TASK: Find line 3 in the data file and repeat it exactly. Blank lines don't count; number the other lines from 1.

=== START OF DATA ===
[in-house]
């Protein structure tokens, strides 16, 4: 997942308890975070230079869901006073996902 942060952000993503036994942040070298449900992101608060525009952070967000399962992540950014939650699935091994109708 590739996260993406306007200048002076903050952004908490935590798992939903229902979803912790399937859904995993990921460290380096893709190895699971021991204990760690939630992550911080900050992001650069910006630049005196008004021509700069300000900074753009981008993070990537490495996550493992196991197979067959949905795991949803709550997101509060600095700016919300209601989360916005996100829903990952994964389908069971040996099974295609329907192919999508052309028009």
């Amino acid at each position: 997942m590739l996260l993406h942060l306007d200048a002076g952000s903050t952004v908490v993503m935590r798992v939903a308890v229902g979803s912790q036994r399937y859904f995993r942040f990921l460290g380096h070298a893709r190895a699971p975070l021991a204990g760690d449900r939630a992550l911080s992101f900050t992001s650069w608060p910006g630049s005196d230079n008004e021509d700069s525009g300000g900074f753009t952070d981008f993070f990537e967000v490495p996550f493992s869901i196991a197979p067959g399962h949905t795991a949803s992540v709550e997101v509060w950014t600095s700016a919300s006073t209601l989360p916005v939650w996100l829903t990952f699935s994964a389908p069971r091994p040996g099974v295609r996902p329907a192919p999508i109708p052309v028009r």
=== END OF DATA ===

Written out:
């Amino acid at each position: 997942m590739l996260l993406h942060l306007d200048a002076g952000s903050t952004v908490v993503m935590r798992v939903a308890v229902g979803s912790q036994r399937y859904f995993r942040f990921l460290g380096h070298a893709r190895a699971p975070l021991a204990g760690d449900r939630a992550l911080s992101f900050t992001s650069w608060p910006g630049s005196d230079n008004e021509d700069s525009g300000g900074f753009t952070d981008f993070f990537e967000v490495p996550f493992s869901i196991a197979p067959g399962h949905t795991a949803s992540v709550e997101v509060w950014t600095s700016a919300s006073t209601l989360p916005v939650w996100l829903t990952f699935s994964a389908p069971r091994p040996g099974v295609r996902p329907a192919p999508i109708p052309v028009r």